܀ European maps of the Islamic world acted as windows into the many different cultures, rituals, religions, and customs of the vast regions and ethnicities of the Ottoman, Safavid, and Mughal empires. Along with traditional maps, historical atlases included prints of city views, studies of architectural monuments, and anthropological portraits of people encountered abroad. Details of local fashion, famous sites, or curious and noteworthy traditions, both religious and secular, were of equal interest. These maps and views allowed European “armchair travelers” to learn and experience the Islamic world without ever actually leaving the comfort of their home libraries. One could read medieval Persian poetry of Hafez, browse fashion styles of the royal women of Istanbul, or observe Islamic religious rituals through printed atlases, such as the ones compiled here. ܀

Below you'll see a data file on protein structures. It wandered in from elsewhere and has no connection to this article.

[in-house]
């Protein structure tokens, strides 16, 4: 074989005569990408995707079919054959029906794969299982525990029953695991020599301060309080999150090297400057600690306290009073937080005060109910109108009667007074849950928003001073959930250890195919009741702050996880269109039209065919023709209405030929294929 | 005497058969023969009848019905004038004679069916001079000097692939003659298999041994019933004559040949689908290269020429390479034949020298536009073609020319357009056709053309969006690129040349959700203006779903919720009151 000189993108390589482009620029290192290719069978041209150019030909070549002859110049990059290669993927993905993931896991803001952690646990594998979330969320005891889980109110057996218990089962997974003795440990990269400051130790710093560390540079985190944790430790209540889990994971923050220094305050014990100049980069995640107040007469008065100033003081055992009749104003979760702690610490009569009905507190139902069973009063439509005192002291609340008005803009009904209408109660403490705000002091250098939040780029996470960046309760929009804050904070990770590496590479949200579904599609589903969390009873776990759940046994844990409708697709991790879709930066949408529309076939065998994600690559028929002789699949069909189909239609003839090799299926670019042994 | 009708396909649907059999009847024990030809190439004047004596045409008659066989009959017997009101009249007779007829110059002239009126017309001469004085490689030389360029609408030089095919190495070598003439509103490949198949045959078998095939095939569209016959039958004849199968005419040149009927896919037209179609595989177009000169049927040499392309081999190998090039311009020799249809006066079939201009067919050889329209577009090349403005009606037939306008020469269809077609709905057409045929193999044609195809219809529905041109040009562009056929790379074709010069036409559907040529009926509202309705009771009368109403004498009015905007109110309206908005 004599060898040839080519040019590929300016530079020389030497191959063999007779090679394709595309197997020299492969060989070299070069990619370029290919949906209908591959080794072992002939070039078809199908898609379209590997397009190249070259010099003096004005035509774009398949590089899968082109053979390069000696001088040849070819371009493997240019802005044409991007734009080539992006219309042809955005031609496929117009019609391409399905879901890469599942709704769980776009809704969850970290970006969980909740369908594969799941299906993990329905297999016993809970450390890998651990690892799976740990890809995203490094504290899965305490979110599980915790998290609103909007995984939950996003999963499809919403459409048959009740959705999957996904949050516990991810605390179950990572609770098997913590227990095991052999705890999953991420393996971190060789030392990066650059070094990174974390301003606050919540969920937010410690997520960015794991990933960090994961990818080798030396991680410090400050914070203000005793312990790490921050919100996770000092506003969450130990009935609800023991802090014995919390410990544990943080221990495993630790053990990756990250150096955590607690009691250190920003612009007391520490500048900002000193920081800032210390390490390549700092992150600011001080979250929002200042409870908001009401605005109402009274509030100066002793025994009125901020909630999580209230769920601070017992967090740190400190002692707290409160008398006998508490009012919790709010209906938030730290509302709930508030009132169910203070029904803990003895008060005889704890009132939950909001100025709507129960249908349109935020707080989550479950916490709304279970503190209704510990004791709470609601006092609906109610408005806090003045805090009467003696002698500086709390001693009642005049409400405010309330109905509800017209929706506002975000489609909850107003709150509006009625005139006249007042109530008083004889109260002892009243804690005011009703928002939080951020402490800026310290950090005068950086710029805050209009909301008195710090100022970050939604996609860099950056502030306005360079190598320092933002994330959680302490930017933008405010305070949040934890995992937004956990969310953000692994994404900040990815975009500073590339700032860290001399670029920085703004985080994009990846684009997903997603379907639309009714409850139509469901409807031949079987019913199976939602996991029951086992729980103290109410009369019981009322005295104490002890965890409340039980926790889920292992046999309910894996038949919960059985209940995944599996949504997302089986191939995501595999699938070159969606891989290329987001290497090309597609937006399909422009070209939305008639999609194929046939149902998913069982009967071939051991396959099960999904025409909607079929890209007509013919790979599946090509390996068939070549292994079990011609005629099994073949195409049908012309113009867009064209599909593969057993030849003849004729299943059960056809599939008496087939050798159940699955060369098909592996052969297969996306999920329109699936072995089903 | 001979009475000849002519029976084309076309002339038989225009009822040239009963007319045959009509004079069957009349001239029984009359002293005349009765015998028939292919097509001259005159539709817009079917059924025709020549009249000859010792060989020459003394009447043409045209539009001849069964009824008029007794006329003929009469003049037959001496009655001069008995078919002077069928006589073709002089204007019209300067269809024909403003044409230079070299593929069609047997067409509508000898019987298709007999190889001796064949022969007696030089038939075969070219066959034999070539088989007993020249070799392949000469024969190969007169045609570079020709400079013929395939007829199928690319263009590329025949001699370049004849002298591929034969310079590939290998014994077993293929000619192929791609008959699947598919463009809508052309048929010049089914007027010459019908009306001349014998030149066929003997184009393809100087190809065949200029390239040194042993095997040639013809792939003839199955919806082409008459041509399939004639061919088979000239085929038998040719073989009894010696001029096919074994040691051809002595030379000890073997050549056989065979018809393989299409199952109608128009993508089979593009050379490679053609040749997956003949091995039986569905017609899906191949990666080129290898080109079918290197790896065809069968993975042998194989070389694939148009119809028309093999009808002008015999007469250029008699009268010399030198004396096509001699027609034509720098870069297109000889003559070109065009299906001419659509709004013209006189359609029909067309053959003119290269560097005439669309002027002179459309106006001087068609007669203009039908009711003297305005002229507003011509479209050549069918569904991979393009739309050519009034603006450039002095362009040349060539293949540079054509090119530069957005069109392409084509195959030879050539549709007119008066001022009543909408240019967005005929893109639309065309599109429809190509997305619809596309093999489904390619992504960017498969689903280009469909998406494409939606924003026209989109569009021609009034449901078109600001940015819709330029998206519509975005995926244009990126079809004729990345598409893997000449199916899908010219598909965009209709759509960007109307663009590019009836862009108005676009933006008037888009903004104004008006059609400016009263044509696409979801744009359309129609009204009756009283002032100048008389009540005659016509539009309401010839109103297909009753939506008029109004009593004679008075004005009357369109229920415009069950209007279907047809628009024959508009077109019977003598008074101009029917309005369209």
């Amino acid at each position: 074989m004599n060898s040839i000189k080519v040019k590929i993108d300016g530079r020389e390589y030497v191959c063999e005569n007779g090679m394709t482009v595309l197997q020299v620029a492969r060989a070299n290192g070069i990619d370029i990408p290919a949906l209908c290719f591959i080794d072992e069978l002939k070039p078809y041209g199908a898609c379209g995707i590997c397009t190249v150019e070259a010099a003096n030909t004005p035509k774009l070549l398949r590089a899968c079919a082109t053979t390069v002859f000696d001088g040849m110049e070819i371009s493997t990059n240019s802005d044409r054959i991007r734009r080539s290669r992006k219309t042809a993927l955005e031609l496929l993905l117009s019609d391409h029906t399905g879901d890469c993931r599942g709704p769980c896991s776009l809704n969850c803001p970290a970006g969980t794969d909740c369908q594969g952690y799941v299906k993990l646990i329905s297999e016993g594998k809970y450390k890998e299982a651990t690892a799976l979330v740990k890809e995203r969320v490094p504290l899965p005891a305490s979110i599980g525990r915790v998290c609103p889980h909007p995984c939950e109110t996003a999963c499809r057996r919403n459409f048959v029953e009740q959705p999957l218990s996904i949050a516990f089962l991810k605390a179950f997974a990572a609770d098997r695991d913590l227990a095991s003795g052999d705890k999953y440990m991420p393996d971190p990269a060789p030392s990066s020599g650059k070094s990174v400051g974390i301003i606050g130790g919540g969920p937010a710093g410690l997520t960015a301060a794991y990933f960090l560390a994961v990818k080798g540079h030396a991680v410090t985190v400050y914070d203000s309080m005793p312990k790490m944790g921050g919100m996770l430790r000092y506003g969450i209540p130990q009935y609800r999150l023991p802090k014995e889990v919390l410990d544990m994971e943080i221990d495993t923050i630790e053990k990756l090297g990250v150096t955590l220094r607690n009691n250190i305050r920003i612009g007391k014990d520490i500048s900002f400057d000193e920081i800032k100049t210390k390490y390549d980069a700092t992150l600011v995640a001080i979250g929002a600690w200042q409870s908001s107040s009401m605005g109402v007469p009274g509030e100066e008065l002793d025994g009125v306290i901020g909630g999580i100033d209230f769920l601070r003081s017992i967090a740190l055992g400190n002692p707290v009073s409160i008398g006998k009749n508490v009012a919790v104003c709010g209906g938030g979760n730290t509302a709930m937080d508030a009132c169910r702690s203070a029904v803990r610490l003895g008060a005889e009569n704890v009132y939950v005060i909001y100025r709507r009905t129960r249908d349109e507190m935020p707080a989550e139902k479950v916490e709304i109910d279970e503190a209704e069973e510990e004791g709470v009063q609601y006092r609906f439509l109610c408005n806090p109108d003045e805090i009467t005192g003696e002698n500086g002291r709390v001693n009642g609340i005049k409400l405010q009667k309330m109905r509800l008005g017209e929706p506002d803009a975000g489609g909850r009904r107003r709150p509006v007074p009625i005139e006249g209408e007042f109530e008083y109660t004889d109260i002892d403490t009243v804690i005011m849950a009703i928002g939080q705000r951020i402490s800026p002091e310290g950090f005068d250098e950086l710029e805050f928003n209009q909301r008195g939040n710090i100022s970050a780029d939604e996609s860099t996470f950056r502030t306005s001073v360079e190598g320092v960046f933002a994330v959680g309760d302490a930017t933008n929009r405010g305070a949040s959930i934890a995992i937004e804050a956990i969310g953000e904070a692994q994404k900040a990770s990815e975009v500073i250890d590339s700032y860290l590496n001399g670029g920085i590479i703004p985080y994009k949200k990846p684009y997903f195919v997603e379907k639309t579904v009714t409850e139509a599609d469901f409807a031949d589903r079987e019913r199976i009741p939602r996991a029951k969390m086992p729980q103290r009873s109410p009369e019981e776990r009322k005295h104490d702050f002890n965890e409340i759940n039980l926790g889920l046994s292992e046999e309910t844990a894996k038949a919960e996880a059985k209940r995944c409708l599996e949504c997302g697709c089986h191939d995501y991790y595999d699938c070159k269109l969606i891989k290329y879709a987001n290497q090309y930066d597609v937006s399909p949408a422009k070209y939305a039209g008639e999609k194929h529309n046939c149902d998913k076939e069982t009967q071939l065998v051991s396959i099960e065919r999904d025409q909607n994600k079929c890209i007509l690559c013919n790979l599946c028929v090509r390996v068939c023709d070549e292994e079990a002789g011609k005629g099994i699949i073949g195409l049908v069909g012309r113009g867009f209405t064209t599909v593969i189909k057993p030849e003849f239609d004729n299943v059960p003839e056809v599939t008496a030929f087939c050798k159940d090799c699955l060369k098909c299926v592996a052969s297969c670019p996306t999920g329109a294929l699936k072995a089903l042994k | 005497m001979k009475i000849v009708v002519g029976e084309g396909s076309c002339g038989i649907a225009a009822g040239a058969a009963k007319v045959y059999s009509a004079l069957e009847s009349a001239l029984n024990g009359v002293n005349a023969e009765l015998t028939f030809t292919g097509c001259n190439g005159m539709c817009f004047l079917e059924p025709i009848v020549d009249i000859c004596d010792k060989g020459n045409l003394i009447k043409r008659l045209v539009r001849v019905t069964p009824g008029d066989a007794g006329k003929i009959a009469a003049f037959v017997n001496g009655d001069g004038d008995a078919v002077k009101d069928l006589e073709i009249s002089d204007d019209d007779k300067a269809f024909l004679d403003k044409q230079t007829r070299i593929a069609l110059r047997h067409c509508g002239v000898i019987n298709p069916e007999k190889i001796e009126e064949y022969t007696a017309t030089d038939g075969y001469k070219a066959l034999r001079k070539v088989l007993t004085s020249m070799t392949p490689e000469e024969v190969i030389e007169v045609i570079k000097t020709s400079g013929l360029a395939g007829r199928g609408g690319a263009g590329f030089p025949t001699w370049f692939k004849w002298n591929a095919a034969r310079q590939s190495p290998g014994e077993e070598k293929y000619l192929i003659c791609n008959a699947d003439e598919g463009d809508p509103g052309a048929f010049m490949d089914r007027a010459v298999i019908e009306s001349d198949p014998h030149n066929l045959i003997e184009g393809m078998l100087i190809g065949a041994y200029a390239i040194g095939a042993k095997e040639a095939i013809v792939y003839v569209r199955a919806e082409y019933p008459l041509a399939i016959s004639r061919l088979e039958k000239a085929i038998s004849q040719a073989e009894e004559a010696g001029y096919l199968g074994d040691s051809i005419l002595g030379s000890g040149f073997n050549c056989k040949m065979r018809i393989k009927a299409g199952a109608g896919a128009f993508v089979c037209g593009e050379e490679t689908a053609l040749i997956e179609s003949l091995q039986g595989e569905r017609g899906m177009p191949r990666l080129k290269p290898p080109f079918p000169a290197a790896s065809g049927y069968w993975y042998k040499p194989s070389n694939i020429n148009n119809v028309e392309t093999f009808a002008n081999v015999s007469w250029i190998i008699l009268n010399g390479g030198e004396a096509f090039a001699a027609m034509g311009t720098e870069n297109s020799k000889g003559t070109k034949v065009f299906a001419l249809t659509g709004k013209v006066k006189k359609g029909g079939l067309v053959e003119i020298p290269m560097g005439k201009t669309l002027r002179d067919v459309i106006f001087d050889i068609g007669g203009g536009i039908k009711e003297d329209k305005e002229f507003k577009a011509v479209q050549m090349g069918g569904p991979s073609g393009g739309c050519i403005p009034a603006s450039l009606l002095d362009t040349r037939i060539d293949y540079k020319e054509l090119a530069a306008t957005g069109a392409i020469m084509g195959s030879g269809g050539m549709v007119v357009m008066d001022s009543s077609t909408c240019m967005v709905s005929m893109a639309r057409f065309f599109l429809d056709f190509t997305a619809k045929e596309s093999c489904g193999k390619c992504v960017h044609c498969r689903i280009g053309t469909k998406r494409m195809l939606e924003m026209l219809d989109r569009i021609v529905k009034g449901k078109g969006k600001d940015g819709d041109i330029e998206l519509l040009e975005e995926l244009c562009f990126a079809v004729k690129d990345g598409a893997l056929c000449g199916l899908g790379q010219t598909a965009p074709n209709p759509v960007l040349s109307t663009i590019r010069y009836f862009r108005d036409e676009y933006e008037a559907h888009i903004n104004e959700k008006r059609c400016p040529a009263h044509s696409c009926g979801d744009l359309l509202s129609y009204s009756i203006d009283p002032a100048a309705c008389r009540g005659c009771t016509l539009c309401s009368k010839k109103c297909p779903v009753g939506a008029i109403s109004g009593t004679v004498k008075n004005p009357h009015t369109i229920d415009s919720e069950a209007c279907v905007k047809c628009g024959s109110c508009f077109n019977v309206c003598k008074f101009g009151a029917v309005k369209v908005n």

Wall Painting of a European-Persian Garden Banquet
Photograph Courtesy of Mohammad Sarraf.
Of course there were also Islamic studies of Europeans and their exotic customs. While there are some extant examples of Ottoman books depicting European costumes, these anthropological studies survive mostly as separate works of art rather than bound and printed books. In the mural shown here, just one of the hundreds of wall frescoes that decorated the Safavid capital Isfahan, Persians are depicted alongside figures from a variety of diverse nations, including India, China, and Europe, creating a Safavid version of a figural wall map. The figures in brimmed hats with lace collars represent European visitors to the Safavid court.